America may be Ebola-free, but in West Africa the disease is still spreading. Starting next month, three experimental medications will go into use in the region for the first time, says Agence France-Presse. These largely untested techniques are being fast-tracked to help with the ongoing epidemic, says the Guardian. Though unlikely to be a silver bullet, the trials could help slow down the viral outbreak.
Since the outbreak began, as many as 5,160 people have died of the Ebola, says the Wall Street Journal, with the victims overwhelmingly located in West Africa. Yesterday the World Health Organization confirmed the second death to the disease in Mali. Though the rate of transmission seems to be down slightly in Guinea and Liberia, two of the hardest hit countries, says the Journal, the outbreak at large is far from over.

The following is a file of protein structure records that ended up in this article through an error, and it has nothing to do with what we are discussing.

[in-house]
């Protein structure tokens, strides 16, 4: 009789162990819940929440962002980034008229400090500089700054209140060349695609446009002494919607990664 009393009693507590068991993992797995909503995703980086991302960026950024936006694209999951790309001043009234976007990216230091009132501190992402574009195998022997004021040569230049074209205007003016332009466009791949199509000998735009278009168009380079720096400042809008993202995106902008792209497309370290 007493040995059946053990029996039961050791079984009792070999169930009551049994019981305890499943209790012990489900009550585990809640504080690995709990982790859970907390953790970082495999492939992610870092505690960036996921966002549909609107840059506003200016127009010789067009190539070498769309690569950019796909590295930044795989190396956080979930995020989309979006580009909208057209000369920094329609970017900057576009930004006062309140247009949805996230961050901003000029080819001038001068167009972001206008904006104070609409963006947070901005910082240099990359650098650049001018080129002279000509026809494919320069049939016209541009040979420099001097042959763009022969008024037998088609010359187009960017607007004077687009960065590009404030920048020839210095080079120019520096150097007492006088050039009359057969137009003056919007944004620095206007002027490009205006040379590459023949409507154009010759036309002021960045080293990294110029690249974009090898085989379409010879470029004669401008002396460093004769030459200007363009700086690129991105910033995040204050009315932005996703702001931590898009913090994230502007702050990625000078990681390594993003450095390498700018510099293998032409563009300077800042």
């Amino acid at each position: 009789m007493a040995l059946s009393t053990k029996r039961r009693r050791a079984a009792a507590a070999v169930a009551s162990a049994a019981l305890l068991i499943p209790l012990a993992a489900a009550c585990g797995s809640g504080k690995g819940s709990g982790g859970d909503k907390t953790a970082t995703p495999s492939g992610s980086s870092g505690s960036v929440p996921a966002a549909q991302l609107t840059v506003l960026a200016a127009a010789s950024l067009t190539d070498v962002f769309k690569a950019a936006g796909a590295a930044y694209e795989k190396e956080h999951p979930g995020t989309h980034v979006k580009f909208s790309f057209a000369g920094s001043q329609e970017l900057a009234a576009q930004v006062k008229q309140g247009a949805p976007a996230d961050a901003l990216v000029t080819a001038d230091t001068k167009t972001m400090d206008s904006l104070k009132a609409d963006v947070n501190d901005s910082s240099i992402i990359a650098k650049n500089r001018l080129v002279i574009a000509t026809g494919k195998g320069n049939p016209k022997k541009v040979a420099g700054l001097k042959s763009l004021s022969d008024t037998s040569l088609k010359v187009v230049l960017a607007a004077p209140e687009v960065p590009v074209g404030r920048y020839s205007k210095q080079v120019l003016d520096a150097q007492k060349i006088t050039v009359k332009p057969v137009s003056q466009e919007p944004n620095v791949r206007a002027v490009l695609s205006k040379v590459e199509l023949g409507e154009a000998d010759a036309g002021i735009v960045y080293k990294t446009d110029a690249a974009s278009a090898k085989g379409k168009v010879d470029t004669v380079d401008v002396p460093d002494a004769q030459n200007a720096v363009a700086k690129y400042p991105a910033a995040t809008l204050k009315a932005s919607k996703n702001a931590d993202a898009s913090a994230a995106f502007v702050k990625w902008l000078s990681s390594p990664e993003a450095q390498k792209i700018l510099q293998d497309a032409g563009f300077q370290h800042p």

Next month, says the Guardian, three medical techniques are going into small-scale testing: the antiviral drug brincidofovir, the antiviral favipiravir, and a technique based around Ebola survivors' blood.
“The drugs to be tested were chosen because there is some promising data either in Ebola or other viral infections, they can be produced in sufficient quantities and they are not prohibitively expensive," says the Guardian.
Researchers expecting to see results by next February, says AFP, at which point they could be ramped up to help contain the outbreak.
At odds with the standard approach to testing new drugs, says the Guardian, these medications “have not been through the conventional process of clinical trials in animals and healthy humans.” In all three cases, however, the medicines have been used to safely fight other diseases in humans.
"Conducting clinical trials of investigational drugs in the midst of a humanitarian crisis is a new experience for all of us, but we are determined not to fail the people of west Africa," said one of the researchers to the AFP.